A great many bloggers have rightfully excoriated George Monbiot's latest piece of arse-wibble, in which he calls for people to be heavily taxed for not filling their homes to capacity with... well... anyone at all.
And it's for the environment, naturally.
Yet the new homes the government says we need – 5.8m by 2033 – threaten to mash our landscapes and overload the environment.
Well, hardly. There are roughly 25 million households in Britain today, and just how much has that managed to "mash our landscapes"? Well, not massively, to be honest.
Scale down the UK. To 99 football pitches.
All built up areas plus gardens would be 6 of those football pitches.
All very interesting. But there was one particular sentence, in particular, that leapt out at me...
While most houses are privately owned, the total housing stock is a common resource.
No, it fucking well isn't. I mean, why not just declare that whilst most food is privately owned, the total food supply is a common resource? Or that clothes are a common resource? Or just about any other bastard thing?
Strangely, however, the only person that I have seen explicitly making this point is Shuggy—who sums it up very succinctly in talking about his mother's place.
Anyway - and I appreciate some might find this an unsettlingly rightwing argument - the house isn't part of some 'common stock'; it is hers because she bought it.
Quite. What Monbiot is, essentially, arguing for is outright communism—if a house that you have bought is, in fact, not yours but "common stock", then anything is "common stock". And if it belongs to everyone, it belongs to no one.
Leaving aside any concept of the tragedy of the commons—something that an idiot like Moonbat will be entirely unaware of (because he's a fucking moron)—if nothing really belong's to anyone, then we are in a communist state.
If you really want communism, George, why not be honest about it?
Anyway, any number of other people, of course, have pointed out Moonbat's colossal hypocrisy—living, as he does, in a four bedroom house which is, since his divorce, presumably rather in need of some lodgers.
Mind you, and perhaps because of his own situation, George is not planning to force you to fill your house to capacity—yet. He would like to see you clobbered under the tax system though.
The next step is to reverse the UK's daft fiscal incentive to under-occupy your home. If you live by yourself, regardless of the size of your property, you get a 25% council tax discount.
Yes, George: that is because Council Tax is supposed to pay for the services provided by the council. One person uses far fewer services than two or three: and that one person will use far fewer services than a family (single-parent or otherwise).
The idea of tax, George, is that it is used to pay for services used: it should not be used to punish people who happen to have a lifestyle that you disapprove of.
The rest of us, in other words, subsidise wealthy single people who want to keep their spare rooms empty. Those who use more than their fair share should pay for the privilege, with a big tax penalty for under-occupation.
So, you would tax the self-employed who might use one of their "bedrooms" as a study, perhaps? Do you have a study, George, or do you toss this drivel off whilst lying in your plush bed, or posing at your trendy breakfast bar?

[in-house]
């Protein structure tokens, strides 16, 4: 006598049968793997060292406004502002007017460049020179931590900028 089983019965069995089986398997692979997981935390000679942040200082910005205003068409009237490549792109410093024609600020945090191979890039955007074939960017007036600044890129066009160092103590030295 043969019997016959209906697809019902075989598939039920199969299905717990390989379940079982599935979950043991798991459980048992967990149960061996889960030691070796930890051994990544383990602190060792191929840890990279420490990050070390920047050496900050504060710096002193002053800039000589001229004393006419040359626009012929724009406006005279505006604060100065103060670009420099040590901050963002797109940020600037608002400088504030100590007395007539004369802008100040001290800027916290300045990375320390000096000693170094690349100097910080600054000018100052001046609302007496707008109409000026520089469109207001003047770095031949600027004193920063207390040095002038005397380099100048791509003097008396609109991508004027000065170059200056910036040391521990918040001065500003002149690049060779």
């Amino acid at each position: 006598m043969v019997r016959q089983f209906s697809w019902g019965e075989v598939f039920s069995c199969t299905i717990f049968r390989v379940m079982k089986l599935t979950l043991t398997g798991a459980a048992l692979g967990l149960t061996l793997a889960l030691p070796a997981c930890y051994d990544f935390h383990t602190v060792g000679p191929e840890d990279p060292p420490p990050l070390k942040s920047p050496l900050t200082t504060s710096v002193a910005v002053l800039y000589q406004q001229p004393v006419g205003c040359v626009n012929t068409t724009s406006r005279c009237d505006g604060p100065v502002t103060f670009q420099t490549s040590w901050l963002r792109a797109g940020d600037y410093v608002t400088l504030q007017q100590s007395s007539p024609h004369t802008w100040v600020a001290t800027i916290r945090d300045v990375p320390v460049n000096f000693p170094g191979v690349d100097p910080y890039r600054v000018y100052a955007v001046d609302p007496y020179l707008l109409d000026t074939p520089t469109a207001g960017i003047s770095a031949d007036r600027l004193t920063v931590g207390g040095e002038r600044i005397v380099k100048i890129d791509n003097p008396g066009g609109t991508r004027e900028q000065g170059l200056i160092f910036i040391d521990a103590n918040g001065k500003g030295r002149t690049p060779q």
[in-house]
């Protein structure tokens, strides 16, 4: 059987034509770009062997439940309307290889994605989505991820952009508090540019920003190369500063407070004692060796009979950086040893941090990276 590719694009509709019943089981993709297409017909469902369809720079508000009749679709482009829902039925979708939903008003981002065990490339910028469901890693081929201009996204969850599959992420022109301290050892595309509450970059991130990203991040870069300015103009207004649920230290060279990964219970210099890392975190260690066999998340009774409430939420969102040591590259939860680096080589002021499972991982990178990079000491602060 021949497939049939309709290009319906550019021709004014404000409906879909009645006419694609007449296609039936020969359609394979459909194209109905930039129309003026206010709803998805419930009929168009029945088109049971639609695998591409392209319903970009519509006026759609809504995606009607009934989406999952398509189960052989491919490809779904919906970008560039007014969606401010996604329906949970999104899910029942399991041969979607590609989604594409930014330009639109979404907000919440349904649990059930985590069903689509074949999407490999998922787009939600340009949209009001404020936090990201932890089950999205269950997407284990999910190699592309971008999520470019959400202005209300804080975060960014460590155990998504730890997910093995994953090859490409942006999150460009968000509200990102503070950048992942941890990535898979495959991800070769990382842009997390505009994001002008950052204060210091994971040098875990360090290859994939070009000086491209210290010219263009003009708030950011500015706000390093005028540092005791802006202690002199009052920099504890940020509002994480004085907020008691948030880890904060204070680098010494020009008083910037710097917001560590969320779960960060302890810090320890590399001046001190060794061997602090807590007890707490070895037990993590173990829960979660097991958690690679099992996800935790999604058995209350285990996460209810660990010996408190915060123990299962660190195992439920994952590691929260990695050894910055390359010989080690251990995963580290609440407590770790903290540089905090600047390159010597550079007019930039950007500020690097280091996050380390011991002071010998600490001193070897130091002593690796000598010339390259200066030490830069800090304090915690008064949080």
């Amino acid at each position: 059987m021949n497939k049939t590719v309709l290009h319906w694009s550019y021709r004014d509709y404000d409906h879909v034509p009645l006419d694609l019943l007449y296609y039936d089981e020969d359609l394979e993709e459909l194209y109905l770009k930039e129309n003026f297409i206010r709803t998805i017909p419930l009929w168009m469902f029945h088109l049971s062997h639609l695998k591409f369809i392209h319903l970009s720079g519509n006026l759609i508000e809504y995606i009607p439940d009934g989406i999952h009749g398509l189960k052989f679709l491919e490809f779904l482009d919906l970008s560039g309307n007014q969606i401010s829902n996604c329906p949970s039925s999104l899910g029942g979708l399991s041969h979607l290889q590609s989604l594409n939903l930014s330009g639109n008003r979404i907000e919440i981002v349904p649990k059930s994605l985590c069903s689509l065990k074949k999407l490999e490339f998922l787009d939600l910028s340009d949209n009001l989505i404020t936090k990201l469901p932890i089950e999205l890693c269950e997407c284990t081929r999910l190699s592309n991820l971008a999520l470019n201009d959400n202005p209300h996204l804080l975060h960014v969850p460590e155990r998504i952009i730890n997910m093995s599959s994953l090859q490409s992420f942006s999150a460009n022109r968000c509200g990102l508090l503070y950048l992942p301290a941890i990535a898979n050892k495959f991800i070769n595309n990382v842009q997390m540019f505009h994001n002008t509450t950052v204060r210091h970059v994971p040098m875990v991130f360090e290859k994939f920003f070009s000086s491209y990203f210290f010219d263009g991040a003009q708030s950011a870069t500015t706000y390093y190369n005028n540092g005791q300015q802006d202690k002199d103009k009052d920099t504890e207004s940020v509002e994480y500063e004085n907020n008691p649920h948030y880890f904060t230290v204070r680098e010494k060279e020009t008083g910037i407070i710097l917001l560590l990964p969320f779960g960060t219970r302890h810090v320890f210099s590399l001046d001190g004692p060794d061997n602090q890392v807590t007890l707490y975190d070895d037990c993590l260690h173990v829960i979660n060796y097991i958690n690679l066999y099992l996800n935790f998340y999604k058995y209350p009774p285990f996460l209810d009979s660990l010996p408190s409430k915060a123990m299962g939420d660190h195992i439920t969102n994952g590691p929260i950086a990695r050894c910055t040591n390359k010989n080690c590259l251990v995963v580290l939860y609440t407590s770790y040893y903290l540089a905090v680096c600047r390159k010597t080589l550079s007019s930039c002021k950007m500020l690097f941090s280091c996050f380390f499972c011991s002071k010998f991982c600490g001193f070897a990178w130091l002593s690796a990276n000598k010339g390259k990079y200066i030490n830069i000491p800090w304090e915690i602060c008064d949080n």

Actually, I imagine that you concoct this crap whilst sitting in the loo: you can take a big shit, wipe your arse with a few sheets of foolscap (a name well-suited to your profession) and—hey presto!—that's another few hundred quid shoved into your bank account by the tax-dodging Guardian Media Group.
If it prompts them either to take in a lodger or to move into a smaller home in a lower tax band, so much the better.
This is a man who, I imagine, has railed against the Tories' "ethnic cleansing" of our cities through reducing Housing Benefit from levels that most taxpayers would describe as "obscene" to merely "disgusting"; he has most certainly drawn a parallel between the Coalition's dangerously modest spending cuts and the "shock doctrine" and Pinochet of Chile's tendency to "imprison, torture or kill anyone who dissented".
For someone like Moonbat—as for far too many lefties—any deviation from his desired lifestyle makes you evil.
People like George weep bitter tears over "the poor" only receiving a maximum of £400 per week in free rent, but ignore the ordinary people who—hammered by the heavy tax burden that pays for George's dreams—worry about being able to feed their own families from the fruit of their own labours.
People like George witter on about how "astroturf libertarians are the real threat to internet democracy", whilst ignoring the fact that not only is the internet not a democracy but a collection of individuals expressing themselves—a model of a libertarian society, if you like.
Indeed, whilst fetishising democracy, people like George will whine about oppressed minorities but ignore the fact that democracy, as practised today, is a system the very foundation of which is the legitimisation of the majority's oppression of the minority.
People like George are, not to put too fine a point on it, evil.
And now, George has decided that you don't own your house—despite the fact that you have paid for it. No, your home is "common stock", a resource to society: it is an asset that highly-paid, bien-pensant hypocrites like George should be able to appropriate and dispose of as they see fit.
In short, we have seen the truly dark side of the Moonbat—and it's called "communism".